Sarah Crown, director of literature of Arts Council England, told The Bookseller she believes literary fiction is “something that we need to defend”. 

“Research shows that reading literary fiction has neurological benefits, it transports you across the world and promotes your ability to empathise,” she said. “Also considering our place on the international stage, it is so important. We are seen across the world as the home of great literature.”

The solution does not just lie with one element of the industry but was a “collective responsibility”, Crown said.

Of all the issues highlighted in the report, she wants publishers to consider the issue of diversity the most “because the problem seems to be getting worse”.

She said: “If we are only getting the stories from a narrow bit of society because they are better placed to write [because they can afford to] then that makes me worry.  There are great writers from everywhere and the idea that people can’t make a living [from writing] because of where they are from is distressing.”

Lucy Luck, literary agent at C+W, who contributed views to the report, has said she was "not shocked” by the findings and welcomed ACE’s recommendations.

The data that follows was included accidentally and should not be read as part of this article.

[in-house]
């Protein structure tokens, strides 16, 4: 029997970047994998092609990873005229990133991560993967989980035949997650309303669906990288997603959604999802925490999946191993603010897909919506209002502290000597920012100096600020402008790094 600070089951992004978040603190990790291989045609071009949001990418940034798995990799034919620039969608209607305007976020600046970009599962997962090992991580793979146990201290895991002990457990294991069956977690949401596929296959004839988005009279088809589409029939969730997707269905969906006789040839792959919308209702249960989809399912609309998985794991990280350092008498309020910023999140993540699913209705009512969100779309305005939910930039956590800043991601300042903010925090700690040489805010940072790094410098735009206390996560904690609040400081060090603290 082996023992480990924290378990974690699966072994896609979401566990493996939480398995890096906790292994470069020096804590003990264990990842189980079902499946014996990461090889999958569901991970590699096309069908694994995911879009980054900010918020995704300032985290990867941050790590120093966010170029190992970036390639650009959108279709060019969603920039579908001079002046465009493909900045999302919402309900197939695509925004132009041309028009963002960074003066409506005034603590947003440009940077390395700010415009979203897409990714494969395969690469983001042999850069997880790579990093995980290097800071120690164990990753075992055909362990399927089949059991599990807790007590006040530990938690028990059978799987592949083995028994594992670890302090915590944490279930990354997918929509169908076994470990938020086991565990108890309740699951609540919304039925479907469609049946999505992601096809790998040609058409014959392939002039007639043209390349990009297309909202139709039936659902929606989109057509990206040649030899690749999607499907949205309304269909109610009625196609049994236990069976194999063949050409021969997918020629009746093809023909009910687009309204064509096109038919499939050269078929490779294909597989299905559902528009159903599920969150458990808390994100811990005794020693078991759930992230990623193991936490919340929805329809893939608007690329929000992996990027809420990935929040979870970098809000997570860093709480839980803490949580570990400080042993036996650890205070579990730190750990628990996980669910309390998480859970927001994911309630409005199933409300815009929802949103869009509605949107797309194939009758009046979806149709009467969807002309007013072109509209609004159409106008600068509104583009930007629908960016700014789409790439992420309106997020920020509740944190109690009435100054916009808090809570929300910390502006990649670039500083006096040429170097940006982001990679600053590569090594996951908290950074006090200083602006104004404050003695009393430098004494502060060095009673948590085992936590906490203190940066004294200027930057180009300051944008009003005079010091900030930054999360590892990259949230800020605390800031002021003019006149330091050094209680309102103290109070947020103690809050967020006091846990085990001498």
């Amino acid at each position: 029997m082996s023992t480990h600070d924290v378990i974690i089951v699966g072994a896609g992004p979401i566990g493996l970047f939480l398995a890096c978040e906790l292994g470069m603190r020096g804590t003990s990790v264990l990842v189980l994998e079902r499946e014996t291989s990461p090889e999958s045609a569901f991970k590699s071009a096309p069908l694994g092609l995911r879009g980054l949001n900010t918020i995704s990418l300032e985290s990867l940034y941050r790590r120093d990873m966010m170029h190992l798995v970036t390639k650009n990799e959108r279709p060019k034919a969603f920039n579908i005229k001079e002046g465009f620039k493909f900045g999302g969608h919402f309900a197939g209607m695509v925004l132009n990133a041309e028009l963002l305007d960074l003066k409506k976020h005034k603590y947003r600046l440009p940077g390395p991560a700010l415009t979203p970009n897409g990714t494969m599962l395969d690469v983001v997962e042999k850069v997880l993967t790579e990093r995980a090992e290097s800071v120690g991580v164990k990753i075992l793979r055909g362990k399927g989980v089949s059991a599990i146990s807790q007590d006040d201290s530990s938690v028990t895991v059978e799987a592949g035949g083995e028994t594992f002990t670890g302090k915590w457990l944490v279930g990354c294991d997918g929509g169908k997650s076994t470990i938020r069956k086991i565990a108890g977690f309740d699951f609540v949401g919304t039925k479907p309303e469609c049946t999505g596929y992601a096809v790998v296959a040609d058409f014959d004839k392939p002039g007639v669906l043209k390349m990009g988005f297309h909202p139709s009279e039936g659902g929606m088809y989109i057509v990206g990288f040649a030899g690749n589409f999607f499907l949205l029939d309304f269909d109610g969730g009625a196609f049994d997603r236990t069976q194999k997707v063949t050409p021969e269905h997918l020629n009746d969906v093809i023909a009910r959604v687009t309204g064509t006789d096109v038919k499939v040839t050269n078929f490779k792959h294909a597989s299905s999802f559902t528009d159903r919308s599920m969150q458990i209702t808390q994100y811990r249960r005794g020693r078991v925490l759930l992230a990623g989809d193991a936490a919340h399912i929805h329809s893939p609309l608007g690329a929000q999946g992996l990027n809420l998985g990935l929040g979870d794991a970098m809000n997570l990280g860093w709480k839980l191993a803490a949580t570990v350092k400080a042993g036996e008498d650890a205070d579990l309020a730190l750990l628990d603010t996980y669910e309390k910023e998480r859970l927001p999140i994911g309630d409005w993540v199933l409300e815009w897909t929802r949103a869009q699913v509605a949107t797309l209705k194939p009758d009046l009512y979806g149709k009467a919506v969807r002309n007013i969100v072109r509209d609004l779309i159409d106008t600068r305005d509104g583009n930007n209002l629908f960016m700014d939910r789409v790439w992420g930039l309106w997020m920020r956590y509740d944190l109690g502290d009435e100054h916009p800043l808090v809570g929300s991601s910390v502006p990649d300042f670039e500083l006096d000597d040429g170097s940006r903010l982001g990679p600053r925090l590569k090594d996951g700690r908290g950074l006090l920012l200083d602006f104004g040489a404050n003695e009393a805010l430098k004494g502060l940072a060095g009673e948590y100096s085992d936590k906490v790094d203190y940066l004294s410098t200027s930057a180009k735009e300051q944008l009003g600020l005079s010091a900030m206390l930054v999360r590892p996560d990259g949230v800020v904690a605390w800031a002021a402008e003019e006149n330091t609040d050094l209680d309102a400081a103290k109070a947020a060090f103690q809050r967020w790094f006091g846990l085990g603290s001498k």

“ACE should be supporting writers, I 100% endorse their new aims,” she said. “When I first started in the industry in 1997, there was a big difference in the sales of literary fiction especially as there was a massive library market. You could guarantee sales of 3,000-4000 copies. But print runs dropped significantly with the decline of the library market. The NBA has also made a massive difference to sales and royalties…Looking at any literary enterprise now i.e. literary novel, short story collection, poems – there’s no guaranteed pound sign attached to it and advances are capped at a realistic level as it’s very difficult for publishers to justify buying them, as even if they’re brilliant and have potential. They’re likely to only sell 3,000 copies unless they break through or are chosen for promotions such as the Richard and Judy book club (with W H Smith).”

She added: “It’s a very tough market and it’s important for ACE to offer support. I would like to know how ACE will make its choices on who to support and how the submissions will work.”